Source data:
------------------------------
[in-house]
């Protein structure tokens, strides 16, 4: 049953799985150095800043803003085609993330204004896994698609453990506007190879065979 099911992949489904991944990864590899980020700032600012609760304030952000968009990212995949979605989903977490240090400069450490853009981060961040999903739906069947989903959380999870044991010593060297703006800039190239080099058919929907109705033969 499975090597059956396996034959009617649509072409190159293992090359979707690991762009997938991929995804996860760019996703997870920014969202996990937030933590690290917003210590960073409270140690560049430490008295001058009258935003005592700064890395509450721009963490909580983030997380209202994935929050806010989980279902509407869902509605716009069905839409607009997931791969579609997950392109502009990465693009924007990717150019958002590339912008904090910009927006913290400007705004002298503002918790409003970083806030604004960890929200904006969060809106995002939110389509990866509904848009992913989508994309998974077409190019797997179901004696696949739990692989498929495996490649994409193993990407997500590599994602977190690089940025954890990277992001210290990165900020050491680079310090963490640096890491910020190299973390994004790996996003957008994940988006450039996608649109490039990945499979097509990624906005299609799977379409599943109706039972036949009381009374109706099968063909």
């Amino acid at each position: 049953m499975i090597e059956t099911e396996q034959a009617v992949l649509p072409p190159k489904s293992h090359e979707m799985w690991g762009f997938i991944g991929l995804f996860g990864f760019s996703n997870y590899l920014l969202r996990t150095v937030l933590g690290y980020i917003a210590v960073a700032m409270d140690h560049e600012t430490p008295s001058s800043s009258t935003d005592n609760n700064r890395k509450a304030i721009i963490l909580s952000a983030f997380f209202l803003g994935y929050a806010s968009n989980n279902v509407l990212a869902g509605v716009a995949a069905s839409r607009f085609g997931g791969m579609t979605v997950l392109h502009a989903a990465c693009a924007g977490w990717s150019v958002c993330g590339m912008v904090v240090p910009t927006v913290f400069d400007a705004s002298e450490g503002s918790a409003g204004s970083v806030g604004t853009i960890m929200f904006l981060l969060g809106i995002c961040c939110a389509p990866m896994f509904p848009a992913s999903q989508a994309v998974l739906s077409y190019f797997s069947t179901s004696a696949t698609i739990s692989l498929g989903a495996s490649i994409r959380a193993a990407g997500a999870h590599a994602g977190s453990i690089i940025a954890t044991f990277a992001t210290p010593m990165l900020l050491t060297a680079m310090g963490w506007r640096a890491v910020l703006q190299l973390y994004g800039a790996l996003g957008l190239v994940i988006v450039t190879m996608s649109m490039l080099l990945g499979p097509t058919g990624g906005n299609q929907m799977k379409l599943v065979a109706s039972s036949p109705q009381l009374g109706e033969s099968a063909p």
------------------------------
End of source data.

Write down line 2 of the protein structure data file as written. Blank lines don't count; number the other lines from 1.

């Protein structure tokens, strides 16, 4: 049953799985150095800043803003085609993330204004896994698609453990506007190879065979 099911992949489904991944990864590899980020700032600012609760304030952000968009990212995949979605989903977490240090400069450490853009981060961040999903739906069947989903959380999870044991010593060297703006800039190239080099058919929907109705033969 499975090597059956396996034959009617649509072409190159293992090359979707690991762009997938991929995804996860760019996703997870920014969202996990937030933590690290917003210590960073409270140690560049430490008295001058009258935003005592700064890395509450721009963490909580983030997380209202994935929050806010989980279902509407869902509605716009069905839409607009997931791969579609997950392109502009990465693009924007990717150019958002590339912008904090910009927006913290400007705004002298503002918790409003970083806030604004960890929200904006969060809106995002939110389509990866509904848009992913989508994309998974077409190019797997179901004696696949739990692989498929495996490649994409193993990407997500590599994602977190690089940025954890990277992001210290990165900020050491680079310090963490640096890491910020190299973390994004790996996003957008994940988006450039996608649109490039990945499979097509990624906005299609799977379409599943109706039972036949009381009374109706099968063909």